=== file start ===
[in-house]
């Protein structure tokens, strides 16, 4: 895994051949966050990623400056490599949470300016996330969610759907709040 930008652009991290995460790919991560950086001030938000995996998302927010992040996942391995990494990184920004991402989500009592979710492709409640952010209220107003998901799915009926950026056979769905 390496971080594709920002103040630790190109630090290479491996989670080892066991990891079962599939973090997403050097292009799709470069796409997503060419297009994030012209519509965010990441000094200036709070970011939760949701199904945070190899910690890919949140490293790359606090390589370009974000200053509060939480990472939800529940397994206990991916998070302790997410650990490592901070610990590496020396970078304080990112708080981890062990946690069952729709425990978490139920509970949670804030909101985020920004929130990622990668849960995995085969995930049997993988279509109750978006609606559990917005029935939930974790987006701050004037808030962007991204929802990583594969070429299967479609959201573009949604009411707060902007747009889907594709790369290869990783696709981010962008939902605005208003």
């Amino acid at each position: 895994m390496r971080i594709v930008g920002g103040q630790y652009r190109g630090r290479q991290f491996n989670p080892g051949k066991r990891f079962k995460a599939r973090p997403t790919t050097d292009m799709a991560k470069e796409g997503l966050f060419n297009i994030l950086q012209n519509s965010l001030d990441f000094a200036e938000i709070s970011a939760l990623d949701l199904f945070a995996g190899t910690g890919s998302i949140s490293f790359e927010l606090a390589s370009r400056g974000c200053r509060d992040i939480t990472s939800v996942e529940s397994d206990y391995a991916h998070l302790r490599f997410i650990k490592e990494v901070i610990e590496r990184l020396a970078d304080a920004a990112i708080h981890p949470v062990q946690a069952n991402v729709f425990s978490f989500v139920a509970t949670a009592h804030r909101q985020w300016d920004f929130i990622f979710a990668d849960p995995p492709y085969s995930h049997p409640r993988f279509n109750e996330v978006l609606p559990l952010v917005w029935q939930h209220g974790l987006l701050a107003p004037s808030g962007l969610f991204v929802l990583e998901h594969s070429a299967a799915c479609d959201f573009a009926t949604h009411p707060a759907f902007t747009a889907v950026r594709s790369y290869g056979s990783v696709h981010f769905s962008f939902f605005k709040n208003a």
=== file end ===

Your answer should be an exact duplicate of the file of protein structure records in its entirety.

[in-house]
């Protein structure tokens, strides 16, 4: 895994051949966050990623400056490599949470300016996330969610759907709040 930008652009991290995460790919991560950086001030938000995996998302927010992040996942391995990494990184920004991402989500009592979710492709409640952010209220107003998901799915009926950026056979769905 390496971080594709920002103040630790190109630090290479491996989670080892066991990891079962599939973090997403050097292009799709470069796409997503060419297009994030012209519509965010990441000094200036709070970011939760949701199904945070190899910690890919949140490293790359606090390589370009974000200053509060939480990472939800529940397994206990991916998070302790997410650990490592901070610990590496020396970078304080990112708080981890062990946690069952729709425990978490139920509970949670804030909101985020920004929130990622990668849960995995085969995930049997993988279509109750978006609606559990917005029935939930974790987006701050004037808030962007991204929802990583594969070429299967479609959201573009949604009411707060902007747009889907594709790369290869990783696709981010962008939902605005208003």
């Amino acid at each position: 895994m390496r971080i594709v930008g920002g103040q630790y652009r190109g630090r290479q991290f491996n989670p080892g051949k066991r990891f079962k995460a599939r973090p997403t790919t050097d292009m799709a991560k470069e796409g997503l966050f060419n297009i994030l950086q012209n519509s965010l001030d990441f000094a200036e938000i709070s970011a939760l990623d949701l199904f945070a995996g190899t910690g890919s998302i949140s490293f790359e927010l606090a390589s370009r400056g974000c200053r509060d992040i939480t990472s939800v996942e529940s397994d206990y391995a991916h998070l302790r490599f997410i650990k490592e990494v901070i610990e590496r990184l020396a970078d304080a920004a990112i708080h981890p949470v062990q946690a069952n991402v729709f425990s978490f989500v139920a509970t949670a009592h804030r909101q985020w300016d920004f929130i990622f979710a990668d849960p995995p492709y085969s995930h049997p409640r993988f279509n109750e996330v978006l609606p559990l952010v917005w029935q939930h209220g974790l987006l701050a107003p004037s808030g962007l969610f991204v929802l990583e998901h594969s070429a299967a799915c479609d959201f573009a009926t949604h009411p707060a759907f902007t747009a889907v950026r594709s790369y290869g056979s990783v696709h981010f769905s962008f939902f605005k709040n208003a």